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Covid-19: Is Ireland in danger from a second wave?

The big read: The reopening of pubs and increased air travel have prompted fears among scientists of a second wave of infections. Is it likely to happen and will there be another lockdown? John Meagher reports

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Six-week lockdown: Medical staff wearing PPE get ready to enter the Flemington flats in Melbourne, Australia after the city introduced new restrictions

Six-week lockdown: Medical staff wearing PPE get ready to enter the Flemington flats in Melbourne, Australia after the city introduced new restrictions

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Professor: Dr Liam Glynn from the University of Limerick

Professor: Dr Liam Glynn from the University of Limerick

Second wave: Israeli Prime Minister Benjamin Netanyahu during a Cabinet meeting this week; and below, new restrictions have limited the number of worshippers at Israeli synagogues to 19

Second wave: Israeli Prime Minister Benjamin Netanyahu during a Cabinet meeting this week; and below, new restrictions have limited the number of worshippers at Israeli synagogues to 19

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A synagogue  in Tel Aviv, Israel as new restrictions limited the number of worshippers to 19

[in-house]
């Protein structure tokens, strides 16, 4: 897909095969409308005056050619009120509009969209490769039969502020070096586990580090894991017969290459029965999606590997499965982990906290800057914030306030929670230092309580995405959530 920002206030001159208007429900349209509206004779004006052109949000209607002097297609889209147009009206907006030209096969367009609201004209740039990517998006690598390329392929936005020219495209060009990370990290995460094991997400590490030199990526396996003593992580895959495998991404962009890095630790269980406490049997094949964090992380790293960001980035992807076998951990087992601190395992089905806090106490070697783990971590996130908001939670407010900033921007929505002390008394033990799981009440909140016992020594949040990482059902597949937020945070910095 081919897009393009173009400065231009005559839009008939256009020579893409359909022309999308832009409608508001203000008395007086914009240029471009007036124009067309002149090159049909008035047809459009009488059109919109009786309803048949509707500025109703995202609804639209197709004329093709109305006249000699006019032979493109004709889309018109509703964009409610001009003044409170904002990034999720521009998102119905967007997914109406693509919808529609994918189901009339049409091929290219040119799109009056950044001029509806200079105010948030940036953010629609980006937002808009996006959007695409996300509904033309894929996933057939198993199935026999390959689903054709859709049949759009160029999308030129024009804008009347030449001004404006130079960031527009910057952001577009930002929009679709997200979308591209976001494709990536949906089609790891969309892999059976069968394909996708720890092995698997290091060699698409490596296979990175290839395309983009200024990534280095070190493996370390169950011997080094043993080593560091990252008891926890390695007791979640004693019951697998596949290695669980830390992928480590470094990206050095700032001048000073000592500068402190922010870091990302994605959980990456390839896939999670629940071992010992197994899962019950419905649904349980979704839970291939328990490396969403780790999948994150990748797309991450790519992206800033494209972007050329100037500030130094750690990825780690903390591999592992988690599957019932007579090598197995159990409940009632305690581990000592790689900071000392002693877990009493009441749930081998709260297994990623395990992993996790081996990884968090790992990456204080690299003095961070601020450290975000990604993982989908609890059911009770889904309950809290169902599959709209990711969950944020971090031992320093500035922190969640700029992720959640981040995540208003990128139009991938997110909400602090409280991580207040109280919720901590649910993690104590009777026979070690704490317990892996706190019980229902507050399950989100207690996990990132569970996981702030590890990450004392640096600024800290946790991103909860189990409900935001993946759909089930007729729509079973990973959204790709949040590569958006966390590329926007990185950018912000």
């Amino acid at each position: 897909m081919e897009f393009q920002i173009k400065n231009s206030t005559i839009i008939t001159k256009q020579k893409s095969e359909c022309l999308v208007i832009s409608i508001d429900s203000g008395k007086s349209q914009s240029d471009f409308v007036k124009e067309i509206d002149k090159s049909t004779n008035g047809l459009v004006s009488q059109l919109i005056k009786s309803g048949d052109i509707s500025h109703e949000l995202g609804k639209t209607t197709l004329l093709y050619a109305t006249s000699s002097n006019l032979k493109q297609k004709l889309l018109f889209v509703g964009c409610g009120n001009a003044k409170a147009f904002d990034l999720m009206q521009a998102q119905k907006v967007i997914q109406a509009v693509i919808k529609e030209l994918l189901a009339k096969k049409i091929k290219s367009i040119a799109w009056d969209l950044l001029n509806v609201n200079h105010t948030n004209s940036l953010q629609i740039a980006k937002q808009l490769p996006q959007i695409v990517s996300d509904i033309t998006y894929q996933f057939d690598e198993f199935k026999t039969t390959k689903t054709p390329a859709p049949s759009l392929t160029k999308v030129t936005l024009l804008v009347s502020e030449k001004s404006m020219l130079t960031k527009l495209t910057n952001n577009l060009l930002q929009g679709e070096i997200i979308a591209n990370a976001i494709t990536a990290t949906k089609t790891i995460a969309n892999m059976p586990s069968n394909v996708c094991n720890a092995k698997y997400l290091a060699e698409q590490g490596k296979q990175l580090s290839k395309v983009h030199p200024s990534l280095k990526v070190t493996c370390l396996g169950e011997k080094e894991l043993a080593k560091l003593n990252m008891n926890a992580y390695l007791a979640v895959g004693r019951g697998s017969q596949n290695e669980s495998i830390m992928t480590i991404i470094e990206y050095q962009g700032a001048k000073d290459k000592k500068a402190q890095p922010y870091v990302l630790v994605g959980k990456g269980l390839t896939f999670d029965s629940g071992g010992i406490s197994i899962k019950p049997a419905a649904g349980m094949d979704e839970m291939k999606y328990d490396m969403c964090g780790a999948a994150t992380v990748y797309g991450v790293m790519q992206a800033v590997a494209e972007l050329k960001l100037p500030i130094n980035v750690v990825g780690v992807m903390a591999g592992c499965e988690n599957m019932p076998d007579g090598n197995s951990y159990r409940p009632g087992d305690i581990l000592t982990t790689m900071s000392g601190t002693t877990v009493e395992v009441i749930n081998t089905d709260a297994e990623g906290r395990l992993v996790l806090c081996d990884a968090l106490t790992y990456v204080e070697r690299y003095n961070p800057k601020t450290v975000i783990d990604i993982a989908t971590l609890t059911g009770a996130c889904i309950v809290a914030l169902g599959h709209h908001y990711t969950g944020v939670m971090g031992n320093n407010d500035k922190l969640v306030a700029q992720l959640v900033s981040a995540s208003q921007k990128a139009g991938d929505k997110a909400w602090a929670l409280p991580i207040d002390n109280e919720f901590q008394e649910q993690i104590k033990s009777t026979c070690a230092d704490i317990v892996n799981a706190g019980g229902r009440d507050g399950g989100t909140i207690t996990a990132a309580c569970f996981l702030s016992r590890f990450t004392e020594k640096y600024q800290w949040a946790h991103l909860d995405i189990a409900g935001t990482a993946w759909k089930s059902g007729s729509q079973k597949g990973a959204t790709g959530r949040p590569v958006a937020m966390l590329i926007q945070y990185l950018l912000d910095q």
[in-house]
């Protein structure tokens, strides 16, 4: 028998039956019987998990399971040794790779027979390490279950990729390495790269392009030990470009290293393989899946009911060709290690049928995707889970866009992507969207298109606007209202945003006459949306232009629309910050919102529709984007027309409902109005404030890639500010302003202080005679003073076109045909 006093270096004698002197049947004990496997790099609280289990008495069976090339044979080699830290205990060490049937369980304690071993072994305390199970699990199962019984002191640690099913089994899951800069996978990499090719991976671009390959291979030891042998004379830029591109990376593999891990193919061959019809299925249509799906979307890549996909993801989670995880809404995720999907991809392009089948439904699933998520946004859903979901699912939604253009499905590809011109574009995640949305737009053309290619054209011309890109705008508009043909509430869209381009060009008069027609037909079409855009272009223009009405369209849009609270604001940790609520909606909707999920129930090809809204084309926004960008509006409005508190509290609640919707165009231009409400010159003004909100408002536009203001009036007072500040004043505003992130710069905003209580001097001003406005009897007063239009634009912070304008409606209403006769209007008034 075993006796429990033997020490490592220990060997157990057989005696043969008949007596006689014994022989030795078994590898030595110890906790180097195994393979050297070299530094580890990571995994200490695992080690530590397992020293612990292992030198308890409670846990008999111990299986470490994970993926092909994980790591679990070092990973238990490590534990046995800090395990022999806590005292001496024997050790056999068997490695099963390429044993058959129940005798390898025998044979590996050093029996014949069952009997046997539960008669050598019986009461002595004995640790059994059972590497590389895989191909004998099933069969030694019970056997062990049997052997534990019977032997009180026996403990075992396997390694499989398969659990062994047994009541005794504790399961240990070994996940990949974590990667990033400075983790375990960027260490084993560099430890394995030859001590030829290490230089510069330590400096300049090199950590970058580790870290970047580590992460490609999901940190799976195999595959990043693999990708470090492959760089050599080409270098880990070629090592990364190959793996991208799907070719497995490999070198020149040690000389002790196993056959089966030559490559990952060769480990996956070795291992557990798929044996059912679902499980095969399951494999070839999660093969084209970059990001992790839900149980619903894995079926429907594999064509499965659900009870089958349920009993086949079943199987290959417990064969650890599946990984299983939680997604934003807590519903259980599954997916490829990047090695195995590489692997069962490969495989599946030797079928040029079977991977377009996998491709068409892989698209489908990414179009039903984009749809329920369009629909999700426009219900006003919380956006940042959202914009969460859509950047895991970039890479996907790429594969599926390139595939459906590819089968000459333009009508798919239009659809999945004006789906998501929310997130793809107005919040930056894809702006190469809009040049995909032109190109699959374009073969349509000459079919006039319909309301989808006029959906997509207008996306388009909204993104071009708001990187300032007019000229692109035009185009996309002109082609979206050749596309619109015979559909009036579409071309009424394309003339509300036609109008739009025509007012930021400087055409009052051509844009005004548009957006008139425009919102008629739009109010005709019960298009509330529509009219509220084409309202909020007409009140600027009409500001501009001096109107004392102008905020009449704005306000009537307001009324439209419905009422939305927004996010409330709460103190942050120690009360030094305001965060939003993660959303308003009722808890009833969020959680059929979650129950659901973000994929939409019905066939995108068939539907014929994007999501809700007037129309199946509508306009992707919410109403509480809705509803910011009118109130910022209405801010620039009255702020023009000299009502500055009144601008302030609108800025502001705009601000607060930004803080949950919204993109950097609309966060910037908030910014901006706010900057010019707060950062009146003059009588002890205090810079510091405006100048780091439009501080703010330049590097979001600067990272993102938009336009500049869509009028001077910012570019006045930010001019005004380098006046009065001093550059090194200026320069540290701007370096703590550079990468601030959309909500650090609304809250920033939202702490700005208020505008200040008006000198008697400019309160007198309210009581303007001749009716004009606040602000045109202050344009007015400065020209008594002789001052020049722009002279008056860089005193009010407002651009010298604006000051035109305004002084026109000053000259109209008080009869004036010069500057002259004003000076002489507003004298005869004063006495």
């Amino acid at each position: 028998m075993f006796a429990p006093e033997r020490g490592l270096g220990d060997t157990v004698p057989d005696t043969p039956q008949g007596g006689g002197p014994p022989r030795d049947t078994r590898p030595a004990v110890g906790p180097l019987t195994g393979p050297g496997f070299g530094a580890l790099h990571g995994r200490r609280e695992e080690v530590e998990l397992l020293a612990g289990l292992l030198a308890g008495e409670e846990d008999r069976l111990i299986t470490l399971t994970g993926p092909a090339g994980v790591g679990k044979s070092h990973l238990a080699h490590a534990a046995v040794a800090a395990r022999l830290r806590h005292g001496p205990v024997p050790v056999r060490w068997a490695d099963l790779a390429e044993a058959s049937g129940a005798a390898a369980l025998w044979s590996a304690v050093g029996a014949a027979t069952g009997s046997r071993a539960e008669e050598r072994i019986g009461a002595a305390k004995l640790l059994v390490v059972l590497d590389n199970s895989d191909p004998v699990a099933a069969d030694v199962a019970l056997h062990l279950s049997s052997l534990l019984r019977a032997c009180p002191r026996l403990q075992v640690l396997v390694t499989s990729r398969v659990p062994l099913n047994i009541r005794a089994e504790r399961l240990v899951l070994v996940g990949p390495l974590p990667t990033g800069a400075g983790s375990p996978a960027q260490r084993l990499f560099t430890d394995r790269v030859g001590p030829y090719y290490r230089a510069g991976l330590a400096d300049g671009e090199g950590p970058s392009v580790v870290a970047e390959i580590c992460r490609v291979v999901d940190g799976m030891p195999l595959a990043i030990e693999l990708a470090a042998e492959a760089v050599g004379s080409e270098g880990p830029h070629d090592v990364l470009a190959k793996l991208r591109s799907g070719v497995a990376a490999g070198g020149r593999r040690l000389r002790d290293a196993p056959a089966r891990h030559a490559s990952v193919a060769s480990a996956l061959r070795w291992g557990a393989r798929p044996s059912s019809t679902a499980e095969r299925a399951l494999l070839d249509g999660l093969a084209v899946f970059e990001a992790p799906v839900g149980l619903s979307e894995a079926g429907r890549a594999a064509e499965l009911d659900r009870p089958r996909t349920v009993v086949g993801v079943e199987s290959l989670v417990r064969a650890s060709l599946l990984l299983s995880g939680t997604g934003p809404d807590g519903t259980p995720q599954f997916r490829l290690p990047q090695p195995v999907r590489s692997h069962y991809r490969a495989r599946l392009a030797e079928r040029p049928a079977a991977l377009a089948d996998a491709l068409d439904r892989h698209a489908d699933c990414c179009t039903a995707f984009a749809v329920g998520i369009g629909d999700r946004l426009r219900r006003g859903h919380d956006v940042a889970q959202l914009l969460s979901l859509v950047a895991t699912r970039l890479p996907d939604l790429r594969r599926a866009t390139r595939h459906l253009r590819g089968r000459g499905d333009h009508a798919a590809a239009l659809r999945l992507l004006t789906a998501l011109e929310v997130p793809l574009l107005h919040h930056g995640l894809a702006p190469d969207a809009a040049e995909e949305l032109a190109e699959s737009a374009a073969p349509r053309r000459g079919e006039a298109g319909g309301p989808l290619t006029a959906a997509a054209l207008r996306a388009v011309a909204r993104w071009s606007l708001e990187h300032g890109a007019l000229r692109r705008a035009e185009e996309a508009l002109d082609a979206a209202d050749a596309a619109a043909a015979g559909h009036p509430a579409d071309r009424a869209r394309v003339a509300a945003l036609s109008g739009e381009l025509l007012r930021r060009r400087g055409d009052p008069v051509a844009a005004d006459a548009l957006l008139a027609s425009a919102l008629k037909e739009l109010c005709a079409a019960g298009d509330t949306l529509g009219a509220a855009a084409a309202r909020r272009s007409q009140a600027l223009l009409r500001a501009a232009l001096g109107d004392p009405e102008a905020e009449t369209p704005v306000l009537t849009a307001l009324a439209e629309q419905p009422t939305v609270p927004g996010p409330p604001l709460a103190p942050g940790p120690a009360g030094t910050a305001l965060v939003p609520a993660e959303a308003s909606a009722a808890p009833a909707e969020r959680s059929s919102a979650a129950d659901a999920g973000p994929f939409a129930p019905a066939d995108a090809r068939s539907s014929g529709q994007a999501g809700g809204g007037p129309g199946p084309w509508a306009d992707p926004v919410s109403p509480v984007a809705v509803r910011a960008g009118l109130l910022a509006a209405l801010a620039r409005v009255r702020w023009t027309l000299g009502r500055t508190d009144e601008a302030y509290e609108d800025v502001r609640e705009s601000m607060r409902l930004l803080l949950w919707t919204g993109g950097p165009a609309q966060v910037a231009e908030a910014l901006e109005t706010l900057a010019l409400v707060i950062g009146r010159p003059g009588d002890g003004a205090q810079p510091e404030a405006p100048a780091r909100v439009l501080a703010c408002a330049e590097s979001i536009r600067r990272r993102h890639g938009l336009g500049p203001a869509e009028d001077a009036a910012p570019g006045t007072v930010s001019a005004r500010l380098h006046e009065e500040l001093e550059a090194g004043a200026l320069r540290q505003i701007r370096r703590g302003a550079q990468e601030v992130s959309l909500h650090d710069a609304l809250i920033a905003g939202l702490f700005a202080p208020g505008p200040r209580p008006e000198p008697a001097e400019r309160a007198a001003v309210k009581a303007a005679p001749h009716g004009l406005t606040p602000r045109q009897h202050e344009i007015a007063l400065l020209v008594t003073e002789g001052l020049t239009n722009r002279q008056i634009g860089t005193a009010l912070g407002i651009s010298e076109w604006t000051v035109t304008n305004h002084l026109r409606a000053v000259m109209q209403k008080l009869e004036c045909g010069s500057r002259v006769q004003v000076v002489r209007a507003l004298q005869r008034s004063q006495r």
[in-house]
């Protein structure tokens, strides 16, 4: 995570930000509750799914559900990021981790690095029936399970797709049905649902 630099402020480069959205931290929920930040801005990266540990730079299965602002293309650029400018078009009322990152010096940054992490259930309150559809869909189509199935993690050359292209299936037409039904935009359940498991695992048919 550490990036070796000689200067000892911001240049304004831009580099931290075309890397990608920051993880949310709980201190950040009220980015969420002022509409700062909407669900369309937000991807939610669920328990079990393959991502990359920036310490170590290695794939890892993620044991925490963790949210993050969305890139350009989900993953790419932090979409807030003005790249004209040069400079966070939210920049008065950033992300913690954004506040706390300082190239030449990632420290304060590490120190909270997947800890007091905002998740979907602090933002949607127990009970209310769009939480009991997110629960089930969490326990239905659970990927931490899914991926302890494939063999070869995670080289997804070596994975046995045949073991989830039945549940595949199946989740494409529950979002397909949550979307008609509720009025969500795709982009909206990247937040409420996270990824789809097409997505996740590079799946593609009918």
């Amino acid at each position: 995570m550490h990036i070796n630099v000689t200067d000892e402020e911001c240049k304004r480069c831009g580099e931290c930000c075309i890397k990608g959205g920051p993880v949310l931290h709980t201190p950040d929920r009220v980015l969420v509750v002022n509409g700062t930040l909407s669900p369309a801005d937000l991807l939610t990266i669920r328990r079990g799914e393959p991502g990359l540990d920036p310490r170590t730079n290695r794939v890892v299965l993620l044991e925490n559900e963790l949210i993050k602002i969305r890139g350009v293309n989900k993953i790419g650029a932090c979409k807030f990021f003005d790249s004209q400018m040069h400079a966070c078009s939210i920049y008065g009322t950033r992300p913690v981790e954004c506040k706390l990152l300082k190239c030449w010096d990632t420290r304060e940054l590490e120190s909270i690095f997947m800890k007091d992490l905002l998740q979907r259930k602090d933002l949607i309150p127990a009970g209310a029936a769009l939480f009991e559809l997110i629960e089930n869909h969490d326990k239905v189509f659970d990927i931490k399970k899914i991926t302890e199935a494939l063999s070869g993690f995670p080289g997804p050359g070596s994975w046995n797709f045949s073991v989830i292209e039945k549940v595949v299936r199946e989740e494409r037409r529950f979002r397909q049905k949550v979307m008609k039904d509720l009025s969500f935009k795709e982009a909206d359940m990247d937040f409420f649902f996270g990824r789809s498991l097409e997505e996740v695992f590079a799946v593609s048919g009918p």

A synagogue in Tel Aviv, Israel as new restrictions limited the number of worshippers to 19

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Six-week lockdown: Medical staff wearing PPE get ready to enter the Flemington flats in Melbourne, Australia after the city introduced new restrictions

On May 24, while Ireland was announcing 57 new Covid-19 cases and four deaths, Israel seemed to have truly flattened the curve: a country of 8.4 million, it reported just five new cases and no deaths.

For a number of days towards the end of that month, its new case tally was in single figures. A wholesale easing of restrictions started to come into effect.

Schools reopened, shops and businesses largely resumed where they had been before the pandemic and crowds flocked to beaches on the Mediterranean and Sea of Galilee. Prime minister Benjamin Netanyahu was bullish: Israel was back on its feet. The battle against the coronavirus had been won.